If you work in an urban environment, you’ll more than likely find yourself designing for adaptive reuse spaces at some point. These buildings often have a unique history and sense of place, which begs the question: “How do you embrace the past while designing for the future and the user?”
Join Rios Clementi Hale Director of Experiential Design Erin Williams for her 2018 SEGD Branded Environmentssession, “Place-Led Branding: Designing for Adaptive Re-Use in the Urban Environment,” and learn how urban neighborhoods and existing structures are being reshaped, reimagined and turned into new multi-purpose destinations through place-led branding. This session is sponsored by Color-Ad.
In the meantime, see what Erin has to say about her favorite projects, the essence of place-led branding and what she hopes you’ll take away from her 2018 SEGD Branded Environments session.
Your experience spans architecture, design research and strategy and information design. How did you land in experiential graphic design?
I figured out shortly after graduating from architecture school that this was where I wanted to be, but it took me a few more years to get here. I took a job in research and strategy when the construction industry was down and wound up learning much more than I expected, and really becoming a better designer for it.
How do you approach design?
I’m really a systems thinker at heart. I want to know how everything fits into everything else, how all the dominos line up to make something bigger and more interesting, what’s the story or the value proposition at the core of it all. So I constantly toggle between the big picture and the little details, making sure everything is working together.
What are some of your favorite projects you’ve worked on and why?
First Energy Stadium Renovation in Cleveland: This was a blast not only because I love football, but it was also such a fun challenge to really show them how to scale their brand up and pay attention to the pacing of the user experience.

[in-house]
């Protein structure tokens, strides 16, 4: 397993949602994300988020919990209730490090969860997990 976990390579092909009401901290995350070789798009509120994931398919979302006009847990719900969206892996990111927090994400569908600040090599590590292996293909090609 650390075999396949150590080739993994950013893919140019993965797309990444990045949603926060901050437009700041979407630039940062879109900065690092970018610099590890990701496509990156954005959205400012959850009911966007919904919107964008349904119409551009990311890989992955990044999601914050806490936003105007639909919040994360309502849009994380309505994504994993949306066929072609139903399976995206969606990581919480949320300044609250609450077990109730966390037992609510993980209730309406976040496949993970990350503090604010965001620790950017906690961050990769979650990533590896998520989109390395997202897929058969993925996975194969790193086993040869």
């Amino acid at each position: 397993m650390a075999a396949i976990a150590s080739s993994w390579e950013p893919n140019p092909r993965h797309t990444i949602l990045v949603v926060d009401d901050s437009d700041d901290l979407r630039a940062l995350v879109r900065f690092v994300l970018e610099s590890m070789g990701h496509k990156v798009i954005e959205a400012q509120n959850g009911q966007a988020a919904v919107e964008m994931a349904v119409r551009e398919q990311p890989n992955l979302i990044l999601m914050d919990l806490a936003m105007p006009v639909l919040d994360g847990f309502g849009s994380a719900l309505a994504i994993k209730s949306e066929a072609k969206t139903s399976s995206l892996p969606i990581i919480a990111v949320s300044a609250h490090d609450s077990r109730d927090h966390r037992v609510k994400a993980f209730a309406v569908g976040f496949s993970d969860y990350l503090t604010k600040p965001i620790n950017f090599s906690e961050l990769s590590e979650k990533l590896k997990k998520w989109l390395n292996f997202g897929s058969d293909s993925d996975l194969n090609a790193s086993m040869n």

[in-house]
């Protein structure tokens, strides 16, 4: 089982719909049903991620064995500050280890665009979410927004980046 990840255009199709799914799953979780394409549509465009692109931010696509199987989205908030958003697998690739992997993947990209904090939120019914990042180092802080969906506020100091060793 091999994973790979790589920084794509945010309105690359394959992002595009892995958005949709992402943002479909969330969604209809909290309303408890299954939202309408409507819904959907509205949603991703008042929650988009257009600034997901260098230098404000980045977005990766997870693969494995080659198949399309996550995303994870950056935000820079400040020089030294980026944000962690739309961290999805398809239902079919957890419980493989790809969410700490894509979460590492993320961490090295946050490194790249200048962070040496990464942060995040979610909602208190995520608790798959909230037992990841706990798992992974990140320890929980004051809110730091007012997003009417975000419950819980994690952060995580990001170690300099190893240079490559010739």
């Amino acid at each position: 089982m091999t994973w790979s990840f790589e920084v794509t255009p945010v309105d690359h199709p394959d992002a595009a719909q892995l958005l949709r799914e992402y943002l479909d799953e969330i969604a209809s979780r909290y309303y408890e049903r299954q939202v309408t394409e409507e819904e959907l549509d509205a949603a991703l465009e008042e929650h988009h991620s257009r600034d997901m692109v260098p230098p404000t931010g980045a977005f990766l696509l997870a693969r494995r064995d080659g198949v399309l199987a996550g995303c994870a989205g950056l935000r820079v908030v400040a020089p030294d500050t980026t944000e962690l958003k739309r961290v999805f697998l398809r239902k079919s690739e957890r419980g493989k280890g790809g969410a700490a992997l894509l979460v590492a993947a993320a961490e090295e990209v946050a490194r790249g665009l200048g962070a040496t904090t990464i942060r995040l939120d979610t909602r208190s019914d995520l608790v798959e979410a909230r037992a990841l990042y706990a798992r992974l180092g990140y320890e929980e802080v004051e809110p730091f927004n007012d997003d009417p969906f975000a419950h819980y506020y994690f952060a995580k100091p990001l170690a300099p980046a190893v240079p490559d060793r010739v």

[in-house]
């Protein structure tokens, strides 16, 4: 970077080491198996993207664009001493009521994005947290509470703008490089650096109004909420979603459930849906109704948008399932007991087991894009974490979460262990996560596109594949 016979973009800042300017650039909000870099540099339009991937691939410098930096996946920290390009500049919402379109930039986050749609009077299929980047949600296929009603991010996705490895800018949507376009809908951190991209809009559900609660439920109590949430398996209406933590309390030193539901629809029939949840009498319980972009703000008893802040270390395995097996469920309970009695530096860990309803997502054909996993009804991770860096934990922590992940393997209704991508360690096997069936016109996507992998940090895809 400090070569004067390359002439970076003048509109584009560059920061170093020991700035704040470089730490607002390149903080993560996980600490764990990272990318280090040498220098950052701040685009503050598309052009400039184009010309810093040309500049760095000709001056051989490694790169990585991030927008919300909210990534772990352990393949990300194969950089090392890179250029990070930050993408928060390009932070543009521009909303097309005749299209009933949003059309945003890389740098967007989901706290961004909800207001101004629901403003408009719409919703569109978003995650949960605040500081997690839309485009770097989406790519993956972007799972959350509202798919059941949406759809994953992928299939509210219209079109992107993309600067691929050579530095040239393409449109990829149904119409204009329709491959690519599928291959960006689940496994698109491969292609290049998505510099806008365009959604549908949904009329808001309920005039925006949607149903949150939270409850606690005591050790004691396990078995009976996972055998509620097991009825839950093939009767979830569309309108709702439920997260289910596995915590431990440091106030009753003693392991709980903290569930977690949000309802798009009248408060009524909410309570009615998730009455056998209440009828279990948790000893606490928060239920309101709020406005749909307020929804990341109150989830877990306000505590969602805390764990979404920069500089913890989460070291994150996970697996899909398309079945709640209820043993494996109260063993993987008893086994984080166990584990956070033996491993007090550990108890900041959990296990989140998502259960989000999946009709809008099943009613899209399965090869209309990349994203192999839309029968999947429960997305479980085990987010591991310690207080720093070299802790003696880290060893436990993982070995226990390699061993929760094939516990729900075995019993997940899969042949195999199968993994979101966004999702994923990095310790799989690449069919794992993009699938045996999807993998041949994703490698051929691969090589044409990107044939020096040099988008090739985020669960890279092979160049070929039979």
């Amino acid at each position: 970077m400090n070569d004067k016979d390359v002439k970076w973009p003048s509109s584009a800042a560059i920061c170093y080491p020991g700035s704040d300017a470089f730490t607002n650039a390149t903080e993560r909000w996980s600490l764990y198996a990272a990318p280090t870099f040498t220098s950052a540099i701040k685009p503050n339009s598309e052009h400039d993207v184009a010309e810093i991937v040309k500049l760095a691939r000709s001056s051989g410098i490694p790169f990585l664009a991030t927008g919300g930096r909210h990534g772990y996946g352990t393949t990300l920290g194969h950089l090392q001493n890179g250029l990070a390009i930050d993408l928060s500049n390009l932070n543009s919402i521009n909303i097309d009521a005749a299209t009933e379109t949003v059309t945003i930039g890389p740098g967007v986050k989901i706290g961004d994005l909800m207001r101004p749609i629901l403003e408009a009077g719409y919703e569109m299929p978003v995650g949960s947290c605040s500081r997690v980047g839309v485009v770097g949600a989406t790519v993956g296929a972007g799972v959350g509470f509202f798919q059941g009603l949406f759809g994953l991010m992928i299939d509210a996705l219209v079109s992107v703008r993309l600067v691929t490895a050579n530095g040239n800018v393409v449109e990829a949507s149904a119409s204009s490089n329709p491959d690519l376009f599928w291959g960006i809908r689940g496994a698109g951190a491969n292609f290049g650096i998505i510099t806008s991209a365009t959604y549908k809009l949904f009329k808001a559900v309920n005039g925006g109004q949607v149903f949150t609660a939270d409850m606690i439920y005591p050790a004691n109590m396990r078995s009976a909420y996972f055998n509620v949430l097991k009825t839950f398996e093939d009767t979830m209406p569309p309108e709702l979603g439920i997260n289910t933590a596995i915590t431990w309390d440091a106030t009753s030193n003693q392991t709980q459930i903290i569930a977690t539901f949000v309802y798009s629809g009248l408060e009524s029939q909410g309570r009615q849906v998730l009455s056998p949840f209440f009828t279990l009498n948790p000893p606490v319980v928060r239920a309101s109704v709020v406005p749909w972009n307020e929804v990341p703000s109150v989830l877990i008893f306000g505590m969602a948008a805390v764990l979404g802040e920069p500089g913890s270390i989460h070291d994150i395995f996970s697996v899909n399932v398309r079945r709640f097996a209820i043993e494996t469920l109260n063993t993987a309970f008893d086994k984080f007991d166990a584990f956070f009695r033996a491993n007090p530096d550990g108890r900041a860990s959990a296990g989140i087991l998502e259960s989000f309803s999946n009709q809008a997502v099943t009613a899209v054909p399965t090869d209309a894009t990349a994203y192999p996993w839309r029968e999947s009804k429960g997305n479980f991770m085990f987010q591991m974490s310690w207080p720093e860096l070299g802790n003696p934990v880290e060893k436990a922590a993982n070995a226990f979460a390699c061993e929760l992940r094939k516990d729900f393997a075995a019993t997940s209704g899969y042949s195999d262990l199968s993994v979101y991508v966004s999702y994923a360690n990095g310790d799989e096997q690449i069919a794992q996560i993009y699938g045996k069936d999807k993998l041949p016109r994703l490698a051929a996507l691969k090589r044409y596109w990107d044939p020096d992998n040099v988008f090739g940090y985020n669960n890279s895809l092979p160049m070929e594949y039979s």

ROW DTLA: The challenge of helping a century-old warehouse complex become this really engaging multi-use space for a very contemporary audience was really exciting. It’s been really rewarding that every time I go back I get to see how a new tenant has interpreted the guidelines and worked with the spaces.
Santa Monica Airport Park (Phase 1): This one is still on the boards, but I can’t wait to see it realized. The site is an airport that’s being decommissioned and has this amazing history dating back to the 1920s, propeller planes, and even a period of site camouflage during WWII. The team has put that story into every detail of the design, and it’s great to be a part of.
What are the top considerations when creating a brand-centric customer experience?
It’s really about finding where the user, the place and the brand(s) intersect. Ideally there is some common cause, some harmony of purpose or viewpoint. For me, it’s about balancing those different points of view, making sure all the different users of the space are getting what they need—the clarity, the representation, the excitement, whatever they need from that space.
What is place-led branding?
There’s been a big trend in branding places in the last several years. Every apartment building, every office complex, every little space seems to be getting “branded” now. And for new construction, that’s often about what we hope it can become—what we envision happening in some idealized future.
But what about when that building or that site has a past? How do we respect that and, at the same time, move forward? Especially when the brand is about a specific place, as opposed to applying an existing consumer brand, I think we have an obligation to honor that past.
At the same time, people have become so overwhelmed by branding. Our environment is so saturated that I think that this sense of history and authentic story is what we crave in response to that.
So when I say “place-led branding,” it’s choosing to putting the story of the space at the core—looking back to move forward.
What are some branded environments that inspire you?
The Los Angeles Memorial Coliseum is a perfect example. You can keep your new stadiums; I wouldn’t trade the history of that place for anything.
Also, I was just in Austin and was so fascinated by South Congress. It was complete brand overload and yet so delightful in its irregularity that I didn’t mind.
What do you hope attendees will take away from your session?
A renewed excitement and reverence for the places and spaces that we work in, especially those with rich past lives.
What are you most looking forward to at this year’s Branded Environments event?
Getting to see what people around the country are doing! The SEGD community is such an inspiring one, and I can’t wait to see what everyone else has been up to.
Make sure you join Erin and the talented lineup of speakers at this year’s Branded Environments event. Tickets are going fast! Register now.